Our recent publication in the journal Neurology has been accompanied by a nice editorial reviewing and discussing the novel finding. This work involved recruitment of subjects from the longitudinal Atherosclerosis Risk in Communities (ARIC) study, for an additional PET scan to visualize amyloid in the brain, which has been a major breakthrough in the field of Alzheimer disease (AD). The resulting ARIC-PET amyloid imaging study revealed for the first time that black subjects depicted higher amyloid levels, even after adjustment for demographics, vascular risk factors, and cognitive status, making the provocative suggestion that there might be race differences in the process of amyloid deposition.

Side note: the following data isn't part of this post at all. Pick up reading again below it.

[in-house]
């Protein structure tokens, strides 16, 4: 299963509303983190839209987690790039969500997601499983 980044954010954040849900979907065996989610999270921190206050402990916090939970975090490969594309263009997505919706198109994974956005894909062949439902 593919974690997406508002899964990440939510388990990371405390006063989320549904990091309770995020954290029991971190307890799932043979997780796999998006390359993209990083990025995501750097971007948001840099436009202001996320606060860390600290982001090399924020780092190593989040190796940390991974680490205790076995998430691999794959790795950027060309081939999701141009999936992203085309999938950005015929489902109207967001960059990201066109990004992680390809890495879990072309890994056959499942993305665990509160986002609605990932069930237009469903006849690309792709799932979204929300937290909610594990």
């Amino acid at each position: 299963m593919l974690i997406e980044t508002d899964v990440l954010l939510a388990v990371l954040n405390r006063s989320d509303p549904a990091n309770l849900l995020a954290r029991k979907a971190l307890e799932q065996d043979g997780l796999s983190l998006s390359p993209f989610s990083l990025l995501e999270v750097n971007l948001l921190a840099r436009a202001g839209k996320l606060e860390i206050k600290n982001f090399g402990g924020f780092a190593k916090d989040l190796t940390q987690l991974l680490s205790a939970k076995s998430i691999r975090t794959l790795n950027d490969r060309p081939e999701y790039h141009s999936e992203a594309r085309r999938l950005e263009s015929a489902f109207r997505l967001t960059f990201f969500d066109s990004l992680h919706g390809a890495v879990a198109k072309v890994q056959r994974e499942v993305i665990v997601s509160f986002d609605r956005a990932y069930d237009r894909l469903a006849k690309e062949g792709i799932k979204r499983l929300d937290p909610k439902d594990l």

The analysis itself was stimulated by reports of increased prevalence of AD in black compared to white individuals. In this major NIH funded effort (PI: Gottesman), extensive site travel, quality assurance and quantitative analysis was performed by Chief Physicist Dr. Rahmim for data obtained from the three PET imaging sites (Washington County, MD; Jackson, MS; and Forsyth County, NC).